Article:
In my job as a church communications director, I get a lot of requests for flyers. And brochures. And emails to send. My first response is always to ask, “What do you need to say?” Most of the time we talk through the objective and find the information and values we want to communicate. But occasionally, I’ll find there really isn’t any compelling objective. We discover the requester doesn’t really have anything to say, they just want to say something.
Which has become my first rule of communicating:
Have something to say, vs. having to say something.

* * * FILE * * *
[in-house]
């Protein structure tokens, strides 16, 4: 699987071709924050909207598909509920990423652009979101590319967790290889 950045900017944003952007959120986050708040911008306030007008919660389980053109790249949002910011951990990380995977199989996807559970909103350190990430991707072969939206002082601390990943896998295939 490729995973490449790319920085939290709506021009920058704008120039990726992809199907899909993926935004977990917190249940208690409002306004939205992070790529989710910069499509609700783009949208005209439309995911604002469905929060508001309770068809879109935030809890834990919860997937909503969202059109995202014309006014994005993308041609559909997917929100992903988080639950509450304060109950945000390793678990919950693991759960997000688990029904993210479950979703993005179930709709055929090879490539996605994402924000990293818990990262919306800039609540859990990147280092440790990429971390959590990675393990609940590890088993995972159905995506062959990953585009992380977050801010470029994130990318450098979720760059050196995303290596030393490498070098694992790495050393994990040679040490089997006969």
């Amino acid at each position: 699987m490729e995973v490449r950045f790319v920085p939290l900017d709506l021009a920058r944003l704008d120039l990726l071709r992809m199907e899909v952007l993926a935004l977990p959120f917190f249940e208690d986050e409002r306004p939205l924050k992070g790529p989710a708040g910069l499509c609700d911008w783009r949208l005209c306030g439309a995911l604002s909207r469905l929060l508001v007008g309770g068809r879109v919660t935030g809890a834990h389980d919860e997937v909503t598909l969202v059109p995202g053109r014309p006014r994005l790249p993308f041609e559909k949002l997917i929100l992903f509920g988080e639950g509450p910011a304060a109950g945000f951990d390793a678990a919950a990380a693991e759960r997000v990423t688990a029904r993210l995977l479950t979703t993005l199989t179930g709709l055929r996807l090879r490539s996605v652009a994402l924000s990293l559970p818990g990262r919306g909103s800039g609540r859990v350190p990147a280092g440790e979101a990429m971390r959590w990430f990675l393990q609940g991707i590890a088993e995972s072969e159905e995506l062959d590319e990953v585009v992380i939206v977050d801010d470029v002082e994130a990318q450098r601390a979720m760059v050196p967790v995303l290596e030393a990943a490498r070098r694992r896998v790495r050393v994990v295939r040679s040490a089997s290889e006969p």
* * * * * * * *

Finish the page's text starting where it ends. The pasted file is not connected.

Particularly in all of today’s new media and social networking there can be a pressing desire just to say anything to get something out there. But this just adds to the bombardment of visual noise we experience every day. And, it’s really a form of “crying ‘wolf,'” as your audience begins to believe your messages aren’t generally of any real value to them.
So, 1) have something specific and important that you need to say, then 2) choose the right medium to convey it (blog post, brochure, email, text, twitter).